West Yorkshire Fire Service goes for online data backup

West Yorkshire Fire Rescue Service has turned to online backup in order to centralise its data recovery strategy. It has deployed an agentless backup product from Asigra to replace its tape backup.

The fire service covers an 800 square mile area, looking after 48 fire stations and a staff of 1,700. Previously, the fire service relied on tapes stored at different offices. But this was perceived to be a major risk as storage at various locations could have left to service open to data loss or corruption.

The authority wanted to centralise its IT infrastructure to ensure that all data could be securely stored in one place to minimise risk and ensure system availability at all times. It also had a lot of IT equipment within each district council but without any dedicated IT professionals in place, the service struggled to ensure that regular data back ups were carried out.

The authority's existing product was also problematic, causing the server to go down and crash frequently. They had tried different products by numerous vendors but had been unsuccessful in finding a product that would cope with their group wire system and that was not part of a wider package.

The product was deployed following a consultation with Systems Integration and Cabling Limited (SICL), a Leeds based reseller. The fire service ordered a 2TB compressed Asigra Televaulting software license and built a vault at its headquarters to house the backup data.

The vault was linked to five district offices which backed up clustered Netware servers. Although the headquarters stored data permanently, the fire service's remote sites only stored live information for approximately 30 weeks. There were also numerous applications that required backup, including Novell, Microsoft, and Unix.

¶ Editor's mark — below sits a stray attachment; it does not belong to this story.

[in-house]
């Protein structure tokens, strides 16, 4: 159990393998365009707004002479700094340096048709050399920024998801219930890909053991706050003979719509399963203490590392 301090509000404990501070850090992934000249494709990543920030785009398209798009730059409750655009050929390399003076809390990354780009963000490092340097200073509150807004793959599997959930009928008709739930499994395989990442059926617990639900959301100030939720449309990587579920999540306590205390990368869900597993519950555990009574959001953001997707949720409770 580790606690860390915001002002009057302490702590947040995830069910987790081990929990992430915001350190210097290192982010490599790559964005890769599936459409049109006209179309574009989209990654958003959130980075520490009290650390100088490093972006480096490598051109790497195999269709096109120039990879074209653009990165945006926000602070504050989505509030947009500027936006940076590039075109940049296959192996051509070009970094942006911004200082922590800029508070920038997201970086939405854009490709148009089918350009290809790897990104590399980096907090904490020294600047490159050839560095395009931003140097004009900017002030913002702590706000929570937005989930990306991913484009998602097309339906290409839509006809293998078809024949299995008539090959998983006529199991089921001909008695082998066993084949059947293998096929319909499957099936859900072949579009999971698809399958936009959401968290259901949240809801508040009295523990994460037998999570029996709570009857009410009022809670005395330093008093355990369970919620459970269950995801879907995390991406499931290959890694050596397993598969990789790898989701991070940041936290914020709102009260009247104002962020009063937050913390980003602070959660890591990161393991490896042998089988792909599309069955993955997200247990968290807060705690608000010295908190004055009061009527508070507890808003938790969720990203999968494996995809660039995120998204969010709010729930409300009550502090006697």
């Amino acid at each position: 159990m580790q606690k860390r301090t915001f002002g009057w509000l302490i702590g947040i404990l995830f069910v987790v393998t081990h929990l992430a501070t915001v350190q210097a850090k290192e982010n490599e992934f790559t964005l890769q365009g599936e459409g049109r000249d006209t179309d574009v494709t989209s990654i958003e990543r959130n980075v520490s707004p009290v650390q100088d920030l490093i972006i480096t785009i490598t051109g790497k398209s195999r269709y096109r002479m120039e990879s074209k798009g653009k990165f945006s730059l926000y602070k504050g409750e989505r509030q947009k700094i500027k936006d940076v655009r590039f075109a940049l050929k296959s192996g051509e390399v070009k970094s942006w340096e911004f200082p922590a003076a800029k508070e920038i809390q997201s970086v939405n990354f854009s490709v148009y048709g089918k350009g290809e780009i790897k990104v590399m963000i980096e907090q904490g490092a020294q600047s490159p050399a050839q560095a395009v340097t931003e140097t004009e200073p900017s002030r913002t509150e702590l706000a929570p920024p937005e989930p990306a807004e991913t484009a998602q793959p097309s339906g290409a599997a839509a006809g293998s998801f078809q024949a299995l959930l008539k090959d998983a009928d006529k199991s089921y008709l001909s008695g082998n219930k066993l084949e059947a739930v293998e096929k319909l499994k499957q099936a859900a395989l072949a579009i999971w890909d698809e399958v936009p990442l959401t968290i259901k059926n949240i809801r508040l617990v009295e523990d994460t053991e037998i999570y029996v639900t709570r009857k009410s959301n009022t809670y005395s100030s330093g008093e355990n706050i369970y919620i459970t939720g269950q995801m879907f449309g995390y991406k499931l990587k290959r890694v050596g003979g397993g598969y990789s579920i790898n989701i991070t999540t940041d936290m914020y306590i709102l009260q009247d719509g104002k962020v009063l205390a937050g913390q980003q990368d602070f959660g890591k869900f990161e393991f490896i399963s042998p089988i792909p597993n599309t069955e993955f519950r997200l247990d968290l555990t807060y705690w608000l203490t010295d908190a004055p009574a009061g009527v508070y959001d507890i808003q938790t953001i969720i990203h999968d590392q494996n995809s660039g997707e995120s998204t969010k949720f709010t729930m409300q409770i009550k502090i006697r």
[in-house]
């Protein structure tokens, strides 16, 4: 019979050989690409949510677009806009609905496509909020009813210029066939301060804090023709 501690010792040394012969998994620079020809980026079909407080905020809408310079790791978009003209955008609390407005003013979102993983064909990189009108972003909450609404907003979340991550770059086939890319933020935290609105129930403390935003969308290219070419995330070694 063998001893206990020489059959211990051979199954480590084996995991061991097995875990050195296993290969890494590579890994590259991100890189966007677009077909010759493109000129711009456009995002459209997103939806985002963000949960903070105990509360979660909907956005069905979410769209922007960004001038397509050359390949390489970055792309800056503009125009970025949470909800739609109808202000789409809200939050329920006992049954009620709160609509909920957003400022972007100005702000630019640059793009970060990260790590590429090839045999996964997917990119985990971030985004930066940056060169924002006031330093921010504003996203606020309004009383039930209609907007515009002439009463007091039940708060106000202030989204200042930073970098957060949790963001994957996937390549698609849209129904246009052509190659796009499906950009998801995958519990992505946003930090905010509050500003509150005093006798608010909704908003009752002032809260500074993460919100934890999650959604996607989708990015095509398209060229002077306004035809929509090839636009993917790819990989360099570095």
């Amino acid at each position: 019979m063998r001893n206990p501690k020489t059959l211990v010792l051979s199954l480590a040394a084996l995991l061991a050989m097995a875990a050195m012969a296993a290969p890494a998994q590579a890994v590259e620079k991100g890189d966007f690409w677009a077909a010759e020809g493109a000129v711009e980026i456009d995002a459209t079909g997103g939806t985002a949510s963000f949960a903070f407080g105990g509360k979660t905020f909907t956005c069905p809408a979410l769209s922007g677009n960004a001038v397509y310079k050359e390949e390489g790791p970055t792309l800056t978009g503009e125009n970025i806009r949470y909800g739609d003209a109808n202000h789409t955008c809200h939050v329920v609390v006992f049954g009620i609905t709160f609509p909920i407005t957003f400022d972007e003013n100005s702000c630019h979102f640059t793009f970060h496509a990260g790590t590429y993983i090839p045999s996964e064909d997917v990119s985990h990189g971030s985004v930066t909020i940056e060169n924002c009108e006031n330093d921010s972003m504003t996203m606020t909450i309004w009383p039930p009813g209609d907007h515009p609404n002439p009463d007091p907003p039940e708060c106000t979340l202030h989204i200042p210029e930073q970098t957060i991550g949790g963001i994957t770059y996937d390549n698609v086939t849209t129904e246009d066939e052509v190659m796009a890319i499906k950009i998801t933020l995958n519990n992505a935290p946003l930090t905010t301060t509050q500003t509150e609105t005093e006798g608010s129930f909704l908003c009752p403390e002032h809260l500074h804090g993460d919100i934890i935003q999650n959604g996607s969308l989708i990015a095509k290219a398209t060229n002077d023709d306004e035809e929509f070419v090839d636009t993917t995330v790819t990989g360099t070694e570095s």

Ray Ford, Director of Technical Services at Zycko, another company that helped deploy the product, said that while the fire service understood the importance of backing up data, they did not have the right resource in place to ensure that back up happened on a daily basis.

"Traditional back up software requires very fast links to back up data to a central site but because West Yorkshire Fire & Rescue Service were on call 24 hours a day, they had little time to devote to this important task, placing them at risk from data loss. They needed all their stations to be backed up at one centralised location," he said.

Rene Millman

Rene Millman is a freelance writer and broadcaster who covers cybersecurity, AI, IoT, and the cloud. He also works as a contributing analyst at GigaOm and has previously worked as an analyst for Gartner covering the infrastructure market. He has made numerous television appearances to give his views and expertise on technology trends and companies that affect and shape our lives. You can follow Rene Millman on Twitter.